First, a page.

How long have you worked at the Uni? What does your role involve?

11 and a half years. My role involves research, teaching and admin... not necessarily in that order! My research is on how we can better use computers, to design better buildings.

I am also one of the Deputy Directors of the University’s Institute for Mathematical Innovation (IMI), which amongst other things, involves bringing in maths-based consultancy projects from industry, as well as helping connect colleagues from right across campus to collaborate on research.

What would you most like to achieve while at the University?

Professorship! And to create my own group of researchers who are interested in the same things as me.

Name one thing that makes you feel proud to work at the University of Bath?

I guess I do interact with industry a lot and occasionally you come across someone who says “I did my degree at Bath and I loved it!”. The positive opinion that people have of the Department is nice.

What piece of advice would you like to give to a student?

Never eat anything bigger than your head - it’s a Simpsons quote, but I live by it!

Otherwise, not to focus too much on just work. University is about learning who you are in life as well as getting a degree, so I would try and make sure that you get the most out of being a student as well as learning, this is often overlooked.

Who was your most influential teacher/educator, and why?

Mr Furey, my A-Level Further Maths teacher. He taught his entire maths class how to play Bridge and we played it at every spare opportunity. The school ran open day trips to universities, and they ran one to Cambridge. There was no way I would have thought of going to Cambridge except all my mates wanted to go because their parents had – and they said “why don’t you come with us we can play Bridge on the coach”. So I went with them for a day out, rather than to see the university. But I liked it, applied, got in, and did my Maths degree there!

Without him teaching us Bridge, I never would have gone to Cambridge.

As a child, what did you want to be when you grew up?

Astronaut. I still do! Although I’ve kinda had to accept that it isn’t going to happen! I would like to experience weightlessness, and being an astronaut is the only way you can do it properly.

What was your first job?

A paper round was my first job, then ever since I was 15 I made sure I got a summer job every year. I spent one summer painting grey things grey (which wasn’t that exciting), I wrote software, I helped an accountant. I grew up near a steelworks and we went in and jumped into pits of grease and cleaned it all down – but we got paid a hell of a lot of money for getting very dirty.

If you could start your own dream business, what would it be?

Bed tester? I really enjoy writing software, so it would be a software writing business. I don’t mind what the software is for, it’s the problem solving aspect I like.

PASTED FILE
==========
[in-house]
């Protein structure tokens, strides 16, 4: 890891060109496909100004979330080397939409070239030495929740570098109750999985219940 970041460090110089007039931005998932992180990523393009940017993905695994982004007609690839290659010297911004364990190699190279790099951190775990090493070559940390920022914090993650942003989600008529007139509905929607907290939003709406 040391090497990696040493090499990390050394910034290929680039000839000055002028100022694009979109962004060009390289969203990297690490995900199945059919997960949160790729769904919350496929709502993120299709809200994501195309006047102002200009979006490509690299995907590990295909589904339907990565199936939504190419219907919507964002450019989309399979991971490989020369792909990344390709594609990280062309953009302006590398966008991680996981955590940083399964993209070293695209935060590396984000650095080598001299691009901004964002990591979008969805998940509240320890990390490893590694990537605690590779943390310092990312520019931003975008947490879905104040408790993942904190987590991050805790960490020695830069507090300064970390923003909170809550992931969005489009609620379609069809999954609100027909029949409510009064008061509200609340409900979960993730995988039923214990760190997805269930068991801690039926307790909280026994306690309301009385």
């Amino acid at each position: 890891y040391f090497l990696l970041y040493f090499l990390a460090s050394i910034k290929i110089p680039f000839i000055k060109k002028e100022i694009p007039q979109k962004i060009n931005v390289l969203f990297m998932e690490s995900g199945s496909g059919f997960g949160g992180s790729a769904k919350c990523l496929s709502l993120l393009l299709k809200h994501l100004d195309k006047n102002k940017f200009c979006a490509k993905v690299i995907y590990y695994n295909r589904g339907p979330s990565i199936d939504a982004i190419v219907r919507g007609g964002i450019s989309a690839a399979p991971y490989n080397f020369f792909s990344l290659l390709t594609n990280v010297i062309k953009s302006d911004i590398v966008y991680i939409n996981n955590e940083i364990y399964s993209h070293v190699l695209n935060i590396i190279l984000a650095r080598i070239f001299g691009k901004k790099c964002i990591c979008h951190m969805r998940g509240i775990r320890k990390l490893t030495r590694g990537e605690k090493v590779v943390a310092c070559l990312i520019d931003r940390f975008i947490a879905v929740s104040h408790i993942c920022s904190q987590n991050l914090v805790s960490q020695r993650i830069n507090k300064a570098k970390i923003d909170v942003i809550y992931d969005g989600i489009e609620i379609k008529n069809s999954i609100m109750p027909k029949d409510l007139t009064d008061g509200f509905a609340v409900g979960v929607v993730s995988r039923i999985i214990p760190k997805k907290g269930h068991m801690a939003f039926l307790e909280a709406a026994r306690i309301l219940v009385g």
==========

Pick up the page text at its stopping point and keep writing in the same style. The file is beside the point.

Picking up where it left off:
Where is your favourite holiday destination and why?

I really like visiting places I haven’t been, so I would like to go to Antarctica and Australia. Antarctica would be great as it’s really different, just to experience it, but it’s not what I would class as a ‘holiday destination’! When I grew up I always wanted to go abroad but couldn’t speak a foreign language so Australia was the safest bet, where it was nice, different, and they all spoke English.

What’s your favourite book and why?

Flatland by E. A. Abbott. I give it away as a prize in my lectures sometimes. A teacher gave it to me to read, it's not a long book, but it’s very interesting and I’m quite evangelical about it. I’ve not quite got to the point of leaving it in hotel rooms yet, but it’s really nice.

When are you happiest?

When I’m asleep!

If you could meet anyone in the world dead or alive who would it be and why?

Fermat. He’s a mathematician who said that he’d solved this really interesting problem, but he didn’t quite have space to write the answer down in his letter. Then he died... So no one knows if he really had solved it, and if he did, what his answer was. I’d like to go and ask him and solve the mystery. It’s called “Fermat’s Last Theorem” for obvious reasons!

What would people be surprised to learn about you?

OK, I’ll tell you three things, and only one of them is lie, see if you can work out which, without using Google!

  1. My Uncle wrote the music to “Psycho”
  2. I have launched rockets with NASA
  3. There is a 3D printed model of my brain on the wall in the Science Museum.

Tell us your favourite joke

This is one my son told me, I’m not sure it’s going to work written down, but it cracks me up every time I think about it:

Me: Knock knock

You: Who’s there?

Me: Interrupting cow

You: Interrup-